Factors like seismic events and strong forklift or material handling equipment impact can quickly overturn an unstable or improperly installed single row pallet racking system. To prevent this from happening in your facility and potentially damaging products or injuring your employees, you need to follow the basic height-to-depth ratio rule of thumb during the pallet rack installation process.
Height-to-depth ratio indicates the length or height of the pallet rack in relation to the width of the base. The height and base width have to complement one another in order to make for a stable and virtually indestructible pallet racking system.
If the values of the height and the width of the base are the same or the value of the base is greater than the value of the height, then this makes for a very stable pallet racking system. However, if the value of the height exceeds the value of the base width, then the pallet racking system is likely to be very unstable and more prone to overturning even at the slightest pressure or impact application.
Warehouses, distribution centers, manufacturing facilities, and other types of industrial facilities where large sums of products are stored or moved rely heavily on stable and durable pallet racking system installation and maintenance. Height-to-depth ratio accuracy can help reduce the risk of pallet racks toppling over unexpectedly and causing structural or product damage as well as injuring warehouse workers.
The formula for calculating the height to depth width ratio for any given pallet racking system is pretty simple. But it requires the utmost precise measurements of both the height and width of the unit.
Start by carefully measuring the height of the unit from floor to the top of the highest level beam. Double check your measurements to make sure they’re accurate. To get the value of the depth, measure the width of the base along the floor from the exterior of the column in the front to the exterior of the column in the back. Make sure those measurements are also accurate.
Once you have the pallet rack specifications down pat, use the following formula to calculate the height-to-depth ratio of the unit.
H stands for height and D stands for depth. Divide the height of the structure by the depth of the structure. For optimal stability, the value of the height divided by the depth of the frame should equal 6:1 or lower. If the height-to-depth ratio exceeds 6:1, then you’re going to need stronger reinforcements to secure the entire framework in place and reduce the risk of overturn at the slightest bit of impact.
Accurate pallet rack specifications, especially when it comes to height-to-depth ratio, are important because they guarantee the stability and maximize the weight capacity and distribution of the unit while also reducing the risk of structural failure.
The height-to-depth ratio also indicates what type of stabilization features you’re going to need. If the height-to-depth ratio is less than 6:1, then you can go ahead and use standard stabilizers or anchors to secure the unit in place. However, if the height-to-depth ratio exceeds this value, then you’re going to need special reinforcements like overhead ties to reliably secure it in place and prevent structural overturn.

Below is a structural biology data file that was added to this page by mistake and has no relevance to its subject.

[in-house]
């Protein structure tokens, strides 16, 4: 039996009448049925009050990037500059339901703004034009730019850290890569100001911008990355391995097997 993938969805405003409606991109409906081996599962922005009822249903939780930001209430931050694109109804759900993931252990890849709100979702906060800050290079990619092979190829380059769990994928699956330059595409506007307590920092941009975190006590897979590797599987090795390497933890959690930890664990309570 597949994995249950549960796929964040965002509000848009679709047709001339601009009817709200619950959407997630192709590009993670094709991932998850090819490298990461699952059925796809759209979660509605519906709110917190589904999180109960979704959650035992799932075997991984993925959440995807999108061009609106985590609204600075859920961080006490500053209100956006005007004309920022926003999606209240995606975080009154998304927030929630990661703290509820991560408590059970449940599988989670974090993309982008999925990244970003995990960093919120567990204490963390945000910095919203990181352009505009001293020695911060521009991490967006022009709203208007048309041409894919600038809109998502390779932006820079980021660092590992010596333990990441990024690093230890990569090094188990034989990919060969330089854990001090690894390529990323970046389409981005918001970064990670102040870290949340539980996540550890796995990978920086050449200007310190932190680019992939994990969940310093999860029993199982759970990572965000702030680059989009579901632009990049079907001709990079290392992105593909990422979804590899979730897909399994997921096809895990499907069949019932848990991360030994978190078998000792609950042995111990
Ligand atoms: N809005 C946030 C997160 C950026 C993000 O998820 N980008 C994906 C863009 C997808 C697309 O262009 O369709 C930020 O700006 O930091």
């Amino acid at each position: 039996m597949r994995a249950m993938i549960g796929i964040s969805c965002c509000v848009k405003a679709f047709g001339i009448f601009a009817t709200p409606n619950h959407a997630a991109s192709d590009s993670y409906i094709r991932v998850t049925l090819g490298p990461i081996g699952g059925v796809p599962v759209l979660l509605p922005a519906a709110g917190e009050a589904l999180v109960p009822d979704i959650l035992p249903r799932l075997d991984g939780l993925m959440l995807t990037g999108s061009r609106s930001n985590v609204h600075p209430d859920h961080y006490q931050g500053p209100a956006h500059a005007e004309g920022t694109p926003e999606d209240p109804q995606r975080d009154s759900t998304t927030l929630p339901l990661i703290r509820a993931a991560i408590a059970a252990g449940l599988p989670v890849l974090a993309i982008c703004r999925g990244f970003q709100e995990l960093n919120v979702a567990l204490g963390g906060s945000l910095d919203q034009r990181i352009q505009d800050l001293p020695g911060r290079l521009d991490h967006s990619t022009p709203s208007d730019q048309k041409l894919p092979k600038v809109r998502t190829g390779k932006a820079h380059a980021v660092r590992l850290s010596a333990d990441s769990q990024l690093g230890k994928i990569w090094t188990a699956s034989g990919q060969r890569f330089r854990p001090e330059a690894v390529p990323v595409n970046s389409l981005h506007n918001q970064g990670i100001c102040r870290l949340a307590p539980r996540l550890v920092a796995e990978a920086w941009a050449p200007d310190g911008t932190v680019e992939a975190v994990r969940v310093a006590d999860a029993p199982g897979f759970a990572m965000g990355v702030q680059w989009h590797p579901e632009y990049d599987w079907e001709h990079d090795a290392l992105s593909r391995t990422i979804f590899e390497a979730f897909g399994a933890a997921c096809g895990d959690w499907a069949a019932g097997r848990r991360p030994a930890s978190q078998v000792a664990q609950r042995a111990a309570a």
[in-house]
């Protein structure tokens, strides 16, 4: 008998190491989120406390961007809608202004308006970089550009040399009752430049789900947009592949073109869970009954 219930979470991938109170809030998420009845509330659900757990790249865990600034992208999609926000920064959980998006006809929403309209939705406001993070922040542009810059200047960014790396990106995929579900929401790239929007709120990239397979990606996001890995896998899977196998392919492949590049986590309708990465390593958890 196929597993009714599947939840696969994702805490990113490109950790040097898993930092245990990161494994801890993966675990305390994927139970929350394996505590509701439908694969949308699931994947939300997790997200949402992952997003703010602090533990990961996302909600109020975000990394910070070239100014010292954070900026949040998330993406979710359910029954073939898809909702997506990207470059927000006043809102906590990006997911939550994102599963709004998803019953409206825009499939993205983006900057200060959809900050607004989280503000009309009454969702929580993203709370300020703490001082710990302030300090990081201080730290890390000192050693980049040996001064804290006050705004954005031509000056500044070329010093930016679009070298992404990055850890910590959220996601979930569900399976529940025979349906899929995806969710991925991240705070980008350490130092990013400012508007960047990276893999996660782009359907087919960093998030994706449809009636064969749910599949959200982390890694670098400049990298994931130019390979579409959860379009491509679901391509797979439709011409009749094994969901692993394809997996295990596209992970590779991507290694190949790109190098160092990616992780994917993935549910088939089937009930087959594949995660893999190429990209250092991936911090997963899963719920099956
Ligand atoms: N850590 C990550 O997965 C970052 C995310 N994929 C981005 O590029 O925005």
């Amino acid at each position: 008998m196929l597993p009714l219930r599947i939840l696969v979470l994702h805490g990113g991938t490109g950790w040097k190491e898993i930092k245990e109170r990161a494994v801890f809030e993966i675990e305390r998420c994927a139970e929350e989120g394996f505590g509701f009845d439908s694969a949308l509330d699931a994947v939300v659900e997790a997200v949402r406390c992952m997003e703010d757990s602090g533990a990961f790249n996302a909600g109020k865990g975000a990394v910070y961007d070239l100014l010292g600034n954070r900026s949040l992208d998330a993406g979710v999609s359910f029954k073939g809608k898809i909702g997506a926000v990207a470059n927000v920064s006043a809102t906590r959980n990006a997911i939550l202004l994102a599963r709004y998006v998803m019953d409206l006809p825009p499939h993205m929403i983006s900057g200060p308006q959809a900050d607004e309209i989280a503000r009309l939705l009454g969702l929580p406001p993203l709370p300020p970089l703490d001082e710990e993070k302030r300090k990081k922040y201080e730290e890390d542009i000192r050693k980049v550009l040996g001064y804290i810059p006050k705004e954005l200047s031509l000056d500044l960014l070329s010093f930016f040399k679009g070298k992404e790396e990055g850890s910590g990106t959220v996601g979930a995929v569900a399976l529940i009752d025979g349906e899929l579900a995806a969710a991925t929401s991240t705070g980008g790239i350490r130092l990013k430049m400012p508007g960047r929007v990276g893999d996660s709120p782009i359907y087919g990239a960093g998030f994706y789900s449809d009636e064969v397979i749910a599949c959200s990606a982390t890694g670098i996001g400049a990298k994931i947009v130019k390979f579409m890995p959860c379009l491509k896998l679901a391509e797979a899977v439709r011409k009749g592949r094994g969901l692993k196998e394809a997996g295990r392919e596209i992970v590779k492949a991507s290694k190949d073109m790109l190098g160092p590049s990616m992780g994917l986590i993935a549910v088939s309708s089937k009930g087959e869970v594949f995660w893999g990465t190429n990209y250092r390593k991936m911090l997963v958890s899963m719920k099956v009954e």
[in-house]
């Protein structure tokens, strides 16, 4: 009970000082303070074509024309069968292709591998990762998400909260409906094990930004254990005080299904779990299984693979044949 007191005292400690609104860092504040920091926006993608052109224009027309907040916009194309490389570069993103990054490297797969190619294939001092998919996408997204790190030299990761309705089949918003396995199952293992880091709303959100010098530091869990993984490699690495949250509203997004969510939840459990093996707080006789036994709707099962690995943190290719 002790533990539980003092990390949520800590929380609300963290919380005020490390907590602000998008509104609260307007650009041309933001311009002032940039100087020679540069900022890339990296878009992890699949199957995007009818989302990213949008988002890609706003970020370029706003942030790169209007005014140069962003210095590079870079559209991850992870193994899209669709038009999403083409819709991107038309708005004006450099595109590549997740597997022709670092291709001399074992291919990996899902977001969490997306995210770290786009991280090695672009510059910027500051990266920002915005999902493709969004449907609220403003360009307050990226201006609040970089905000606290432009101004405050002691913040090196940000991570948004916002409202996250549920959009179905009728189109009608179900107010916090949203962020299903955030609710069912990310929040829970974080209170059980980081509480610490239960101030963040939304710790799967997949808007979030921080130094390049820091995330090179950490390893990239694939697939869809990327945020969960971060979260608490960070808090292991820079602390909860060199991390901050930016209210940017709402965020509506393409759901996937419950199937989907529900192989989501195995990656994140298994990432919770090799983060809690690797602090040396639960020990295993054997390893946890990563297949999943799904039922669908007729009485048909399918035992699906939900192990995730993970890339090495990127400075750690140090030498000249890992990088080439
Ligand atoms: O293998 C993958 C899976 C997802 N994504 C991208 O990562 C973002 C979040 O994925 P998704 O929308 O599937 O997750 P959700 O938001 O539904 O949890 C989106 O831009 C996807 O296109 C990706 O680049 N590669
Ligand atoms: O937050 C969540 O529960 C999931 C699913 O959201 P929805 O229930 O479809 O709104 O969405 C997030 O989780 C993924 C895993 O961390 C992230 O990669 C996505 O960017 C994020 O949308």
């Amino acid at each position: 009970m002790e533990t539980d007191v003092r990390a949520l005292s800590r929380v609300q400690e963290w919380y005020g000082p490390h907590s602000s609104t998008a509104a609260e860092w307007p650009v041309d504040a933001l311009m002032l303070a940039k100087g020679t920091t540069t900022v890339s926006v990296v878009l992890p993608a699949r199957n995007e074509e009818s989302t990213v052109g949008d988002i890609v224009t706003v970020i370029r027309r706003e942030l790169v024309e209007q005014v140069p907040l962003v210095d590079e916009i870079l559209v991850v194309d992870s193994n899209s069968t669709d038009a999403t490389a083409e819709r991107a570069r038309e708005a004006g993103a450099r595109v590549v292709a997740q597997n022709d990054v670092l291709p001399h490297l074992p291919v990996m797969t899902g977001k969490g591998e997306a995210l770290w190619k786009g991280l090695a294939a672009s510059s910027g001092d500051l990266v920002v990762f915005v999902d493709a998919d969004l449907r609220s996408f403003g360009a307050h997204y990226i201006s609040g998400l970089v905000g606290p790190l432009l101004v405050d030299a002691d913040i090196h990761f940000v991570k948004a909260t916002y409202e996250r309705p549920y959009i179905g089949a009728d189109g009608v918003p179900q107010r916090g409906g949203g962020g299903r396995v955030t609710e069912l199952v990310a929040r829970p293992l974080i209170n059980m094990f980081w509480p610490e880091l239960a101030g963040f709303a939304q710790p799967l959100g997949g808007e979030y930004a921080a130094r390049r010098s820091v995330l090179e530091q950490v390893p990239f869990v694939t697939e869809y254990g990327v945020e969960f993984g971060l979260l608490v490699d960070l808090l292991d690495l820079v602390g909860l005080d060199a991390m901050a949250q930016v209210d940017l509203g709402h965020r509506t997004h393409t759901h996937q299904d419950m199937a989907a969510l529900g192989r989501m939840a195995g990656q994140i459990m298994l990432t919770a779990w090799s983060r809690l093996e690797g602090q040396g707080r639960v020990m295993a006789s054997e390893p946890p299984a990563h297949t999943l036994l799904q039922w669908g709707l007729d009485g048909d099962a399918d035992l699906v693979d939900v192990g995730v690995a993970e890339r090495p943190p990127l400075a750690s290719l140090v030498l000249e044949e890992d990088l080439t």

There are a few important steps you can take to completely secure your pallet racking systems in place and prevent them from toppling over due to impact from seismic events or contact with material handling equipment.
First and foremost, you need to anchor your pallet racks in place or else any small contact or impact could cause them to fall over and the last thing you want is to have a massive liability issue on your hands. Anchors help stabilize the framework of your pallet racks and keep them steady. Standard anchorage information and recommendations are typically included in your pallet racking system installation manual. However, you should always consult the manufacturer or a professional pallet rack system engineer to ensure that you’re using the right anchors and that they’re correctly installed.
Base plates are large metal plates that weigh the entire structure down. With the right anchors, base plates can prevent pallet racks from overturning. Large base plates ensure better weight distribution, so be sure to consult an engineer about the proper sizing and anchorage for your pallet racking system.
Cross aisle or overhead ties are designed to connect two parallel beams or frames located at the very top of single row pallet racks to further stabilize the framework and hold it in place during seismic events, material transportation, and other facility operations. These reinforcements are also used for hanging warehouse equipment to protect them from collisions with other structures or pieces of machinery.
It doesn’t take much to overturn an unstable pallet racking system that hasn’t been properly secured in place. An overturning force of about 350 pounds colliding into the topmost beam of an unstable pallet rack can cause it to topple over. In the logistics industry, that doesn’t amount to a lot of weight considering how heavy standard material handling equipment and product loads can be.
Adhering to the abovementioned overturn prevention tips and consulting with a licensed pallet rack engineer should be enough to avoid an accident.
Canadian Rack Technologies Inc. is a trusted name in the pallet racking industry. We buy and sell new and used pallet racking, industrial storage systems, and warehousing equipment. Our experienced pallet rack technicians can help you determine the accurate height-to-depth ratio for your units and guarantee that you’re using the correct reinforcements to maximize structural integrity, strength, and stamina. Contact us today to learn more.